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Newbie Here, From L.a

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Hey guys,


I'm a newbie to this forum and to biking.


I live in L.A and I recently bought a 2008 Kawi 650cc. Unfortunately I was in a crash a week after I bought it. My arm was dislocated and I have a minor fracture that should be done healing within a couple days. I'm visiting my doctor on Wednesday for a followup.


Luckily the bike is fixable. The radiator and fairings are bust. I'm going to get it repaired as soon as I hear back from my doc if it's okay to get on a bike. I'm not sure whether I should wait for the insurance to give me the money to repair the bike or just go and do it myself and wait for the check later.


Because of the accident though, I'm rather hesitant to get back on the bike, as my ego has been seriously bruised with both my pocket and my concept of life. Is riding in L.A blatant suicide or will skill really help me get over this fear? Another problem I have is I'm not sure where to practice. I have a lot next to my house but it's really small and I'm worried about neighbors complaining of the noise.


Would I be able to attend this superbike school to increase my skills or am I too much of a beginner with only a month of riding under my belt at most?


I love bikes, and I simply want to be good at them. I'm just afraid of it being too dangerous for my own good, especially in L.A.


Any support/feedback/tips would be amazing.




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Sorry about your mis-hap. Difficult to answer your question about the school. Yes, it is not for beginners. And yes, you should attend as soon as you feel comfortable riding a motorcycle.


Have you years of riding experience ... or just the one week before your unfortunate accident?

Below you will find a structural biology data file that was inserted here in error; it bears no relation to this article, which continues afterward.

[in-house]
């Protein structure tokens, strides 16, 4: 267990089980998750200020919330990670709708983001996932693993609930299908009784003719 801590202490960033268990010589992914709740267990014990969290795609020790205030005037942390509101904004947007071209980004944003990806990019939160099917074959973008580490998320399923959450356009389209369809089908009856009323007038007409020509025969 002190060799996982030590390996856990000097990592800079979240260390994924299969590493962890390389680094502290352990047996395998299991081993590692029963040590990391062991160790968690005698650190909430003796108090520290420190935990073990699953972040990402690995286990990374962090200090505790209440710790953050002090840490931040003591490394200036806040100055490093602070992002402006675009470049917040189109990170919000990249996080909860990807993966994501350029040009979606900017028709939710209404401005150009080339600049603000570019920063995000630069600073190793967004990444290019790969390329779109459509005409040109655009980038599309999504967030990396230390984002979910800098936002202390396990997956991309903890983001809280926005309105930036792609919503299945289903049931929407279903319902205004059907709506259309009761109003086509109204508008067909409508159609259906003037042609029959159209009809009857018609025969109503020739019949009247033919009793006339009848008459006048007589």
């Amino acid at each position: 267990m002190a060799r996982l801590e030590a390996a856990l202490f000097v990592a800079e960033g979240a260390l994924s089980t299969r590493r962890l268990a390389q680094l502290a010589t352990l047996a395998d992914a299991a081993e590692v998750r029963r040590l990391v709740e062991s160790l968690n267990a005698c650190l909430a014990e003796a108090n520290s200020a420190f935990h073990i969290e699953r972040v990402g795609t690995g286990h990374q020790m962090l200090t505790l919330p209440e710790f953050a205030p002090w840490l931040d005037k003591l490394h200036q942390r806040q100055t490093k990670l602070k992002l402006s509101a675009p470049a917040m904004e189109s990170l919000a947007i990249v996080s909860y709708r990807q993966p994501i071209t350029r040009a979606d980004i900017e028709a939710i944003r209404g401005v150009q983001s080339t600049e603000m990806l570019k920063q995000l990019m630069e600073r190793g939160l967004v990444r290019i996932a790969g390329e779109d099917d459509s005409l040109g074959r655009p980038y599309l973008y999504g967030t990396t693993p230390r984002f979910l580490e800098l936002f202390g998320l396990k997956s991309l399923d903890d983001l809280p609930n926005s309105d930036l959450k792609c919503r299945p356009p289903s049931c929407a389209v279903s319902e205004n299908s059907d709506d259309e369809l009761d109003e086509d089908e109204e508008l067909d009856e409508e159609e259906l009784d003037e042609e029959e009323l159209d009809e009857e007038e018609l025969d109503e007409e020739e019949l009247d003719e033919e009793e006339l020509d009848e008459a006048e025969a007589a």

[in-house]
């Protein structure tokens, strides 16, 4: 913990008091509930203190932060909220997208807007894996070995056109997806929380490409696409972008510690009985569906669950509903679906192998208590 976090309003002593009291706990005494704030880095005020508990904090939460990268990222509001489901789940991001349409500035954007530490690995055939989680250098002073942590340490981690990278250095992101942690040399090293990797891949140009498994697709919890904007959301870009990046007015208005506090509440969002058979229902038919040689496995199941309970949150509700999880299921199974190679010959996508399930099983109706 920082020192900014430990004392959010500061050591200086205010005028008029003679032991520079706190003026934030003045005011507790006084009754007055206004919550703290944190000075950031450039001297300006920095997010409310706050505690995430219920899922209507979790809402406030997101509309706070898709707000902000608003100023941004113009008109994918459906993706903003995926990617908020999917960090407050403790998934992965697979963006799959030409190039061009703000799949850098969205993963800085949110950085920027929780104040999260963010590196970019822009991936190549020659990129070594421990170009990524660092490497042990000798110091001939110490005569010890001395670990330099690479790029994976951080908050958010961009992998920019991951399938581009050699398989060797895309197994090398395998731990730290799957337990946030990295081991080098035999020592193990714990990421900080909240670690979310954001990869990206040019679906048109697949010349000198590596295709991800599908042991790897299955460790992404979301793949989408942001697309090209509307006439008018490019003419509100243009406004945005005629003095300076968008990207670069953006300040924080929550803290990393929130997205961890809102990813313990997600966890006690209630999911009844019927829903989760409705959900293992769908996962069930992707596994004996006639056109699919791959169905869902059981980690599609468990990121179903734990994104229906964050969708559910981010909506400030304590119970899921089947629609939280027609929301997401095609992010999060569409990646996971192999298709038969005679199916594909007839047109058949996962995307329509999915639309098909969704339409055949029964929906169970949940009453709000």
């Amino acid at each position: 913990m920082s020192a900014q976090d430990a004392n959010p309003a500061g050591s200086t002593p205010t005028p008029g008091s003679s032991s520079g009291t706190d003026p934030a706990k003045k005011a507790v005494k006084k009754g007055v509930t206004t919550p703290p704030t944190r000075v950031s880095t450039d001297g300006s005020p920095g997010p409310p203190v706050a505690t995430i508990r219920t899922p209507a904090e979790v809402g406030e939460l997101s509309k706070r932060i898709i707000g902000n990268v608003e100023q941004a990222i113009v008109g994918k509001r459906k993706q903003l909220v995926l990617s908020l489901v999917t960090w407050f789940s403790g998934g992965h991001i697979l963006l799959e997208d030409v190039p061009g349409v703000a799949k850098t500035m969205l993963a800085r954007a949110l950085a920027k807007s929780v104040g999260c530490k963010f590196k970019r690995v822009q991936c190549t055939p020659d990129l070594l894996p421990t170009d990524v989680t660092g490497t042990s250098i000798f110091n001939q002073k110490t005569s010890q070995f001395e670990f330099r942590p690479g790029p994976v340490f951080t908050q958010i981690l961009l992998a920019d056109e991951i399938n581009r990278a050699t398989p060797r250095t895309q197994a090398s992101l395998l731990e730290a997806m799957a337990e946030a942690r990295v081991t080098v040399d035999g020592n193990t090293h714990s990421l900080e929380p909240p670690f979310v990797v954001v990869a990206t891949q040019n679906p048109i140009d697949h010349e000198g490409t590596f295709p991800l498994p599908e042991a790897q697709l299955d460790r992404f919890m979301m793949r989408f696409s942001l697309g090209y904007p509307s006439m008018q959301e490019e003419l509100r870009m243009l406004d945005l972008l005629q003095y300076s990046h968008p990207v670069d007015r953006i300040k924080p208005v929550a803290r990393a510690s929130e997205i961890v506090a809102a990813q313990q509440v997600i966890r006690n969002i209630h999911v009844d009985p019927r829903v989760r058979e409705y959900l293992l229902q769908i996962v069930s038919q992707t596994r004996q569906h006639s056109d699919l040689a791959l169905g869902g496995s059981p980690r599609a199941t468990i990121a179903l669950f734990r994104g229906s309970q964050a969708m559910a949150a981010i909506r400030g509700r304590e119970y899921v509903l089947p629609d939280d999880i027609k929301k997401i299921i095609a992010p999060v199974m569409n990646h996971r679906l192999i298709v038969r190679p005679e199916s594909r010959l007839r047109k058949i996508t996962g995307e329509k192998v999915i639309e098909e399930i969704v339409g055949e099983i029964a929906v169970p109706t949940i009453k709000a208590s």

I suggest that you call the school and talk with one of the coaches. A conversation with one of them should give you a good plan of action for attending CSS.

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Hi Daniel,


Welcome to the forum!


I'm sorry to hear about your fall and I hope you heal quickly. That said, my first question is the same as nicenezy's: How long have you been riding?


Unfortunately yours is a story I hear everyday with increasing frequency recently and one, I am afraid, that may become all too familiar in the coming months and years as the price of petrol in the USA climbs ever higher. Folks with little or no riding experience buy a motorcycle, perhaps for basic transportation in an effort to relieve a fuel bill that out-paces their mortgage or rent, and promptly go out and injure themselves (or others) within a matter of days or weeks from the date of purchase. What really makes me feel sad for some these folks is that some of them might never have even considered riding a motorcycle otherwise. Some simply don't understand the risks or, in addition to a lack of basic skills, lack an appropriate level of respect for the danger. The skill required for riding a motorcycle safely is not akin to riding a bicycle or driving a car. And something that weighs a quarter of a ton moving at a mile a minute is a loaded and potentially lethal weapon for anyone around. It is a privilege and a responsibility.